CATCH trial 2015: Tinzaparin Vs VKA  – Reduced recurrence rates in Tinzaparin group with major bleeding rates the same (2%) but lower clinically relevant non major bleeds in Tinzaparin group.

This established LMWH is superior to VKA in management of cancer associated thrombosis.

HOKUSAI VTE 2018: Edoxaban 60mg OD (After 5 days LMWH) Vs LMWH. No difference VTE recurrence rates (12.8% Edoxaban Vs 13.5% LMWH). Increased major bleeding rates in trial (6.9% Edoxaban Vs 4% LMWH) when analysed these were particularly GI bleeds and convincingly on subgroup analysis were linked to urothelial and GI malignancy patients. ICH rates in both groups were the same.

SELECT-D 2018: Rivaroxaban (15mg BD for 21 days then 20mg OD) Vs LMWH. Reduced VTE recurrence rates (4% Rivaroxaban Vs 11% LMWH). Increased major bleeding on Rivaroxaban (6% Rivaroxaban vs 4% LMWH) and clinically relevant non major bleeding. This finding lead to stopping recruitment for upper GI malignancy cancer patients early. In this trial again ICH rates were not increased with Rivaroxaban.

ADAM VTE 2019: Apixaban (10mg BD 7 days to 5mg BD) Vs LMWH. Primary outcome in this trial was Major bleeds with 0% in Apixaban group compared to 1.4% in LMWH group. These rates were low compared to other DOAC Vs LMWH trials and this may be due to selection of patients and small study population of 287 patients. This trial also confirmed statistically significant lower VTE recurrence rates of (0.7% Apixiban Vs 6.3%).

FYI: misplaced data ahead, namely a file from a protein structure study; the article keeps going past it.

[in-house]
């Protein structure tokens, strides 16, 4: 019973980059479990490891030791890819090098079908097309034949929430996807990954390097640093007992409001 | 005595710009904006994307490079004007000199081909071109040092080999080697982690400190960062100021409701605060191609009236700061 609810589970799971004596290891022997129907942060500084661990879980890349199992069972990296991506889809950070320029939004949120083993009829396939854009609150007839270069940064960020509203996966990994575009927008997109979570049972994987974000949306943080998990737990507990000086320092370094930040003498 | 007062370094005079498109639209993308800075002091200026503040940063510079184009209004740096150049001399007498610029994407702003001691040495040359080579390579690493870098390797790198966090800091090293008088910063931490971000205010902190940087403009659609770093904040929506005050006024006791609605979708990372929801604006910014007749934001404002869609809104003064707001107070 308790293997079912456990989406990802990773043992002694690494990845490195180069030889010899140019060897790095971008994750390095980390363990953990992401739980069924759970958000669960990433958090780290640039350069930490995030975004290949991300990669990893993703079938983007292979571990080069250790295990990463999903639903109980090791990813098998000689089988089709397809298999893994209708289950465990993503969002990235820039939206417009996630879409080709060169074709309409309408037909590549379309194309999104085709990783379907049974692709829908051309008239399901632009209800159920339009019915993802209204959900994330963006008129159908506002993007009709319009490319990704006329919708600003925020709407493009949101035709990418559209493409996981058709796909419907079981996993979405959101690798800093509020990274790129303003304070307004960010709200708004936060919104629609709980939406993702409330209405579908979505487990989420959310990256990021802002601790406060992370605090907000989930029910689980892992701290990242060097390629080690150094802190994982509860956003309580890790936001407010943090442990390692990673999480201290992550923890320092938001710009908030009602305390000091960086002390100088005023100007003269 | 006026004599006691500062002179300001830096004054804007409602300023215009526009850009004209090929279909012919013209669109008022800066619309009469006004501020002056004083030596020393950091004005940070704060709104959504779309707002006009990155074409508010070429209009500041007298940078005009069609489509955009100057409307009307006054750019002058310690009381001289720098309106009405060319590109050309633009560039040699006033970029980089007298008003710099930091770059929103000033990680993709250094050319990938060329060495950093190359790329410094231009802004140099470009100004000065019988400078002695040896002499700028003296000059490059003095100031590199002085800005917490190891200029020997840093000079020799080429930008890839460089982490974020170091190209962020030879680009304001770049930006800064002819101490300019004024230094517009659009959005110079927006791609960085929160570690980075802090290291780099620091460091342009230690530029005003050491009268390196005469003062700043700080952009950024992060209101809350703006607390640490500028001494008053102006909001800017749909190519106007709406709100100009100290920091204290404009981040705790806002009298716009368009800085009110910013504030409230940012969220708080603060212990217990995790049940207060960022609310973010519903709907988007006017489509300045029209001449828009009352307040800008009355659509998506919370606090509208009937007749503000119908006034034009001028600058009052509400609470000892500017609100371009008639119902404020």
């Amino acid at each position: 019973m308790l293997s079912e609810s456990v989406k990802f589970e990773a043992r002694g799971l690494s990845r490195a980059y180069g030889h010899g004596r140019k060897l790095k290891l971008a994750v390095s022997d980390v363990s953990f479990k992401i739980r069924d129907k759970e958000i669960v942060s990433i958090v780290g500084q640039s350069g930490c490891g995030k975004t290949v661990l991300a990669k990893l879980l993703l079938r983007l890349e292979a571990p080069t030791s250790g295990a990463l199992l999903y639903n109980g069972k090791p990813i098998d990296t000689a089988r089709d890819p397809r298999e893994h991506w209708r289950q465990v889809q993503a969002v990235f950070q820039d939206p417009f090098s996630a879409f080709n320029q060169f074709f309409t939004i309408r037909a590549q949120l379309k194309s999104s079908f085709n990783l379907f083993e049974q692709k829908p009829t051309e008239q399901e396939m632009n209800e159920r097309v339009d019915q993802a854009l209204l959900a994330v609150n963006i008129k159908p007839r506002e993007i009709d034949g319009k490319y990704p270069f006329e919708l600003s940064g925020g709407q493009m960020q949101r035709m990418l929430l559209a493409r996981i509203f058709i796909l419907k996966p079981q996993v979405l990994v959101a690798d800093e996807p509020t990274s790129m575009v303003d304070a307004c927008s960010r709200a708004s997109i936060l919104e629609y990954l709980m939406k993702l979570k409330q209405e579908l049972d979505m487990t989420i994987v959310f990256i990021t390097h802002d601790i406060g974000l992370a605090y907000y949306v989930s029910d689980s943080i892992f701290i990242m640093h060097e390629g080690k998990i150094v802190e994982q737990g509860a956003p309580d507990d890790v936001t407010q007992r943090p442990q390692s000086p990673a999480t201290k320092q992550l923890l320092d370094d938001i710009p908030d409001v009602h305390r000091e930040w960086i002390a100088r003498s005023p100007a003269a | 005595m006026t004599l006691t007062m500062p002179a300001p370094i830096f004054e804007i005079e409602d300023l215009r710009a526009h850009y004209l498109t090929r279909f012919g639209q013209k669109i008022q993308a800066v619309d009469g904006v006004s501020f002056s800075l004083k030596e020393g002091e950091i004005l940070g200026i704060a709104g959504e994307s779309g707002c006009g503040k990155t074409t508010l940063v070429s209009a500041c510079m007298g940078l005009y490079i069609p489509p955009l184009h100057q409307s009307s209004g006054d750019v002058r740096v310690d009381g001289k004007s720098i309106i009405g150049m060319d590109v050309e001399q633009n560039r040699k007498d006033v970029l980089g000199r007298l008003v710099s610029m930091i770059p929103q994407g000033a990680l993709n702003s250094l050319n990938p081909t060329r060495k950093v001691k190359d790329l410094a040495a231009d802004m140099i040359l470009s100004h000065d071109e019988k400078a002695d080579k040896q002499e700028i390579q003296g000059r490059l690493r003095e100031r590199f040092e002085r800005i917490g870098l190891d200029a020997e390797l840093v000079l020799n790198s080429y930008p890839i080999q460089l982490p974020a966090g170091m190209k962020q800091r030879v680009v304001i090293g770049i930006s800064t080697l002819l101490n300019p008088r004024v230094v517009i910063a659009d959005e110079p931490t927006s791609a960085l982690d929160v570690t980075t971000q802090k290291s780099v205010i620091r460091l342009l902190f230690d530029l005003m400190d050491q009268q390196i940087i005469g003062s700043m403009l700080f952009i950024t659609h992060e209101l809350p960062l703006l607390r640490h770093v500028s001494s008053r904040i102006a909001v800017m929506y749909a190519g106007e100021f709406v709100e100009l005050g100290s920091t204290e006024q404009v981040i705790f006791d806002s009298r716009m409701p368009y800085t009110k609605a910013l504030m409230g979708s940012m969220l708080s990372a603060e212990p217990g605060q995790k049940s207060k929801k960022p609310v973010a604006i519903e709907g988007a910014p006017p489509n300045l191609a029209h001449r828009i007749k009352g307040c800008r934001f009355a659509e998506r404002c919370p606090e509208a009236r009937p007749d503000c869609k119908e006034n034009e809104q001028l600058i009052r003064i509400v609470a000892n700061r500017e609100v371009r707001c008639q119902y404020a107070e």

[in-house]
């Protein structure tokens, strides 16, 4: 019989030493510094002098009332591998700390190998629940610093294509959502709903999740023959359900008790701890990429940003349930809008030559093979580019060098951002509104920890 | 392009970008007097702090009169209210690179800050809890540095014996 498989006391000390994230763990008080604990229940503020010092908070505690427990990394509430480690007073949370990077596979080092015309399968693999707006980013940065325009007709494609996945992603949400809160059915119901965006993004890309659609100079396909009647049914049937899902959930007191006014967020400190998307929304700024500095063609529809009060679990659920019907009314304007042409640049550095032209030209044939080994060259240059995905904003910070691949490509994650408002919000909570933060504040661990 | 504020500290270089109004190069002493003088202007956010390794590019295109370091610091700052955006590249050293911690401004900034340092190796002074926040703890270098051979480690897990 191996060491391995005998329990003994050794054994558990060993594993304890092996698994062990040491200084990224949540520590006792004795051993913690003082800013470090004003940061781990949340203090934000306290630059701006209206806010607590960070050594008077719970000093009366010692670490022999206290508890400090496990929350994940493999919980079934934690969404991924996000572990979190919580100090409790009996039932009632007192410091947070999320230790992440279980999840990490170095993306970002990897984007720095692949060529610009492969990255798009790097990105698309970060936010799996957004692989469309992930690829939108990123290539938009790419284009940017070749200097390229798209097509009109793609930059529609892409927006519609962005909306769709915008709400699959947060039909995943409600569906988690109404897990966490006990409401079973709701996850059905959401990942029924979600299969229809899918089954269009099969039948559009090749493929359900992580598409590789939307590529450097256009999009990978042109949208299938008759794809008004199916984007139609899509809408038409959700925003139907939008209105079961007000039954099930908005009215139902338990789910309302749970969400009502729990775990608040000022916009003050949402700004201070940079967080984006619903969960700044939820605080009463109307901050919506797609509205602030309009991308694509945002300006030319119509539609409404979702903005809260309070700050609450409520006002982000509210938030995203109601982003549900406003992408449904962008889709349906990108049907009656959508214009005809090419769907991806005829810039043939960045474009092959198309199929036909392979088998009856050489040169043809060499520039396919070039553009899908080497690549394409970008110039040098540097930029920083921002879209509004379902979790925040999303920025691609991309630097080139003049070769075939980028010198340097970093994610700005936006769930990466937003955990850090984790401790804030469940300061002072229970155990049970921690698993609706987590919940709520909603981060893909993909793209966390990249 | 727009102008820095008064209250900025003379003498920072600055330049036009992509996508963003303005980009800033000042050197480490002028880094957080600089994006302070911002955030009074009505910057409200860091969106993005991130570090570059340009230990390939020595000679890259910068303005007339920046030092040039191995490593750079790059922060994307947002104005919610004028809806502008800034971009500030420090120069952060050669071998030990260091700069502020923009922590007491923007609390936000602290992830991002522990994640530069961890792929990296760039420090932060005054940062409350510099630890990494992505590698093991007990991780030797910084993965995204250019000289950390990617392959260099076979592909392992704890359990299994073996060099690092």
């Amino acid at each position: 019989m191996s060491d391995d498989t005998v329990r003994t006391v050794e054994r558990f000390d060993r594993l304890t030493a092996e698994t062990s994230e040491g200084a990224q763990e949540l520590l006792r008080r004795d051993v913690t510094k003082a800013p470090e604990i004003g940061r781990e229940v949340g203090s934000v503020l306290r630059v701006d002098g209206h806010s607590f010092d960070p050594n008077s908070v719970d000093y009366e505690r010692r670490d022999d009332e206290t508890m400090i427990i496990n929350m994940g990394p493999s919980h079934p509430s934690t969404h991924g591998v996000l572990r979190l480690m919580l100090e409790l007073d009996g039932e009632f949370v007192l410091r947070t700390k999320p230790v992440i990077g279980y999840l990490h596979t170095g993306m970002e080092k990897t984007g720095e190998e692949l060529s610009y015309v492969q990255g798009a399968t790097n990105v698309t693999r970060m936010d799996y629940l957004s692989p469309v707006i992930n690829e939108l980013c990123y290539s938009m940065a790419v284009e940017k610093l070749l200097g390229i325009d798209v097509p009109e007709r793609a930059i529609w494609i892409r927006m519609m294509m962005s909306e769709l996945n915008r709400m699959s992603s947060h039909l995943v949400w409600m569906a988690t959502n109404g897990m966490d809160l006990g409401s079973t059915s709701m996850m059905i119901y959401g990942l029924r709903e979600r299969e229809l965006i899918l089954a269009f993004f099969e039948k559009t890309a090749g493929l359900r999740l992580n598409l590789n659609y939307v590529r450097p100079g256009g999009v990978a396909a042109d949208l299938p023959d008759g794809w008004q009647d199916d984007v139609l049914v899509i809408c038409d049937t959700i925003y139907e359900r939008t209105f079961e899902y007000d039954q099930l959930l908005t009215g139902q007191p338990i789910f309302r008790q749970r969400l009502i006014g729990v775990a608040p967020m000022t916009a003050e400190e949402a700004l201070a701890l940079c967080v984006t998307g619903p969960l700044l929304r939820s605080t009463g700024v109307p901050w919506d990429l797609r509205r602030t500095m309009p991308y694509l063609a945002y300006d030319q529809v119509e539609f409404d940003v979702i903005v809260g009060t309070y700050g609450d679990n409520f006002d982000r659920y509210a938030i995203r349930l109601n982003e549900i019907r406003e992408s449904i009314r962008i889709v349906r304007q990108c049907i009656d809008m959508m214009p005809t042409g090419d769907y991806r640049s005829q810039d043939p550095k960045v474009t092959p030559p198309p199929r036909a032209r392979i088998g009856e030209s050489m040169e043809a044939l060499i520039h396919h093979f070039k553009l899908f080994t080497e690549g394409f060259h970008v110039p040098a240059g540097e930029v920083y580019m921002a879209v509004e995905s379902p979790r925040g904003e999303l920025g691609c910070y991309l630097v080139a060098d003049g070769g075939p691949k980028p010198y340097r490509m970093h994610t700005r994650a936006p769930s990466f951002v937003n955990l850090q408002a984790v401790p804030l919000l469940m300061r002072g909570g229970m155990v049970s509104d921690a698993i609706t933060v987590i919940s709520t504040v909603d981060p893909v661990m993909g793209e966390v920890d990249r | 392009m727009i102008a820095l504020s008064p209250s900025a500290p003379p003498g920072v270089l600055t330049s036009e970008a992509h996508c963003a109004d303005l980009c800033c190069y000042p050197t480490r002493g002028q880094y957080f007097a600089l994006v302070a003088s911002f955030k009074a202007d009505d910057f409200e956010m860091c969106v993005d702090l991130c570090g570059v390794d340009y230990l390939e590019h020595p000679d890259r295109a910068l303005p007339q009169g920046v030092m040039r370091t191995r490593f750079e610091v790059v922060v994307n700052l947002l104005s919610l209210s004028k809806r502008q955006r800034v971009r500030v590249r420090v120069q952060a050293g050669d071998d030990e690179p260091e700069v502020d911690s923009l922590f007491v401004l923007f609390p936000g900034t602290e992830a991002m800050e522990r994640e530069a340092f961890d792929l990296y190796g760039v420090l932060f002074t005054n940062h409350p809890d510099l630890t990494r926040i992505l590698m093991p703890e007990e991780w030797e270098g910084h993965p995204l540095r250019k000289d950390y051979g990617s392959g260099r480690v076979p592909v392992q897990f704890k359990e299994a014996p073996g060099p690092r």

CARVAGGIO 2020: Apixiban (10mg BD for 7 days to 5mg BD) Vs LMWH. Recurrent VTE rates 5.6% Apixaban Vs 7.9% LMWH) statistically significant for non inferiority of Apixaban in this setting. Major bleeding rates same (3.8% Apixaban Vs 4% LMWH) this included Major GI bleeds. It did find an increase in clinically significant non major bleeding rates in Apixiban group and these were mainly in genitourinary and upper airway bleeds. Older patients >75 years appeared to have more major bleeding on Apixiban on subgroup analysis. 

These trials have established DOACs are non inferior to LMWH in terms of recurrent VTE. DOACs may be associated with increased clinically relevant minor bleeding and it seems that patients with GI malignancy are at increased risk of major bleeding on these drugs. 

Recent ESMO guidelines sensibly suggest particular patient groups where care should be taken with DOACS:

Frail patients – None of the DOAC trials included patients with ECOG <2.

Luminal GI cancers, Genitourinary cancers, nephrostomy tubes or those with known Gastritis, Oesophagitis or Colitis – Increased bleeding risk on DOACs.

Thrombocytopenia – Patients will require interruption of DOAC if plt <50. 

Pharmacokinetic considerations – CYP3A4 pathway used for metabolism of DOACS. Many anti cancer drugs can interact with this pathway including Biclutamide, TKI, Paclitaxel  plus supportive medications such as Azol anti fungals.